A world where anyone can make anything

What if instead of printing on bits of paper, you had a 3D 
printer? A 3D printer that makes 
real, robust, mechanical parts. You could make lots of useful stuff, but interestingly you could also make lots of the parts to make another 3D printer. A machine 
that could copy itself.

In 2004 Dr Adrian Bowyer created this machine, RepRap, the Replicating Rapid-prototyper, humanity’s first self-replicating general-purpose manufacturing machine. The technology RepRap uses existed in 2004, but the cheapest proprietary machine then would have set you back £15,000. And it wasn’t even designed so that it could make itself. Now for around £400 you can build your own self-replicating machine!

Science London have invited Adrian to talk about the development of RepRap, why his team are giving away the designs for free and the benefits to small communities in the developing world as well as individuals in the developed world.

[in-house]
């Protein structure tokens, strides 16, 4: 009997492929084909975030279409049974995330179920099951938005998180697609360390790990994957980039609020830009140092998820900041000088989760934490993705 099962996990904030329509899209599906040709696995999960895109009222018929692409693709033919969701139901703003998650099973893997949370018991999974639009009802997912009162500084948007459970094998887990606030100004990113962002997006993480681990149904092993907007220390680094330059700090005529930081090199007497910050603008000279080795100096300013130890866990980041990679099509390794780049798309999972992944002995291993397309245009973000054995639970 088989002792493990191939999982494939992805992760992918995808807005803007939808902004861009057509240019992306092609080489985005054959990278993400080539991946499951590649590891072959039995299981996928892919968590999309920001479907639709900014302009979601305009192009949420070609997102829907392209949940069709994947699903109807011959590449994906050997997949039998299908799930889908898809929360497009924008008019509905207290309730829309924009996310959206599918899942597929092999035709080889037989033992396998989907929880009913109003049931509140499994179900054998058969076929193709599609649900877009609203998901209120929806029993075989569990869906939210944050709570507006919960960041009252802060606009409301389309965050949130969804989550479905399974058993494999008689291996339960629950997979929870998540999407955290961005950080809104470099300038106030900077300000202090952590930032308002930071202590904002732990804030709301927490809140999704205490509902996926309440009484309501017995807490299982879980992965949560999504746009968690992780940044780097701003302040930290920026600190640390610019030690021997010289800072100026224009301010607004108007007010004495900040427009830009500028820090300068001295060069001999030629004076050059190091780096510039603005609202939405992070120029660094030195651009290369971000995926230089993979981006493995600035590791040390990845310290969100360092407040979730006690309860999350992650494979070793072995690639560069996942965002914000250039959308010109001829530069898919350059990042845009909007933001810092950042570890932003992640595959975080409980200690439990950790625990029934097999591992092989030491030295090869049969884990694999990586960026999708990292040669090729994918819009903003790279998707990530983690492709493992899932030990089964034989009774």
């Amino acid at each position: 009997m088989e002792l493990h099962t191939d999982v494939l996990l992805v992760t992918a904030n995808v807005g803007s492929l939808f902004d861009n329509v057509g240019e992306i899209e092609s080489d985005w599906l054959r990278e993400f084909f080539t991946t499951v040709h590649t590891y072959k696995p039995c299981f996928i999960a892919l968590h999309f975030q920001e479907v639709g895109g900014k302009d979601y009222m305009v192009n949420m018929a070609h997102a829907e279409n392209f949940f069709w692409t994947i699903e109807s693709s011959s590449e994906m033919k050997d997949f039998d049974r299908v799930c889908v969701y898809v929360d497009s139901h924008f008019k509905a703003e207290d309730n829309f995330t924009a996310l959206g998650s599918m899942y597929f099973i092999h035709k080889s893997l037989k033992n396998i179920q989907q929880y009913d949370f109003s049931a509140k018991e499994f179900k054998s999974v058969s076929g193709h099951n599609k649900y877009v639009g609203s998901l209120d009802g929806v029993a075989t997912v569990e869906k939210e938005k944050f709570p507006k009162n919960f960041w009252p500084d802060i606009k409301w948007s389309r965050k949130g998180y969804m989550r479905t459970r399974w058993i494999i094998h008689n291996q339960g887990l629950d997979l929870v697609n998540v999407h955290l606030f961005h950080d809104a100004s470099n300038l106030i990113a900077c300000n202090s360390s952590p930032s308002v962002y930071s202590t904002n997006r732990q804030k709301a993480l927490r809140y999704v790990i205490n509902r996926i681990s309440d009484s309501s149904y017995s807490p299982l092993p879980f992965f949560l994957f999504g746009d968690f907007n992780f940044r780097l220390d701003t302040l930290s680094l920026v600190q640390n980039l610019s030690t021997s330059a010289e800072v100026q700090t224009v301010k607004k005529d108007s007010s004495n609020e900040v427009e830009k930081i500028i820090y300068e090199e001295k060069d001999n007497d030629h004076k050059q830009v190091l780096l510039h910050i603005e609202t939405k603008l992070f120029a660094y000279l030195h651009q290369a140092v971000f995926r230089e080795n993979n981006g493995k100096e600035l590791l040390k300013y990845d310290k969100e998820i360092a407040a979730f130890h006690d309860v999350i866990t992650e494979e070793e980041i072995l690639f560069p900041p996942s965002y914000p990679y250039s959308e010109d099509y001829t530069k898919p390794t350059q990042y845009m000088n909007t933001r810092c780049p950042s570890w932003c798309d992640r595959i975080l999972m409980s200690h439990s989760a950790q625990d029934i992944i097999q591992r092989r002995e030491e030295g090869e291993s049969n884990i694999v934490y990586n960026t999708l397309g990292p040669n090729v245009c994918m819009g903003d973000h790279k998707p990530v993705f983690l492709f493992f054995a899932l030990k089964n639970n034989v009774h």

The RepRap machine is being distributed entirely free to everyone using open-source – so, if you have one, you can make another and give it to a friend…


Adrian Bowyer holds a first degree and a PhD in engineering from Imperial College. He was an academic at the University of Bath for 35 years, retiring from academic life in 2012 to help to run the company RepRap Professional Ltd. 

His areas of research are geometric modelling and geometric 
computing in general, the application of computers to 
manufacturing, and biomimetics.

Date: Wednesday 30th January 2013
Time: 7pm, for a 7.30pm start
Place: Upstairs at The Lamb, 92 Lambs Conduit Street, WC1N 3LZ [gmap]
Cost: Free


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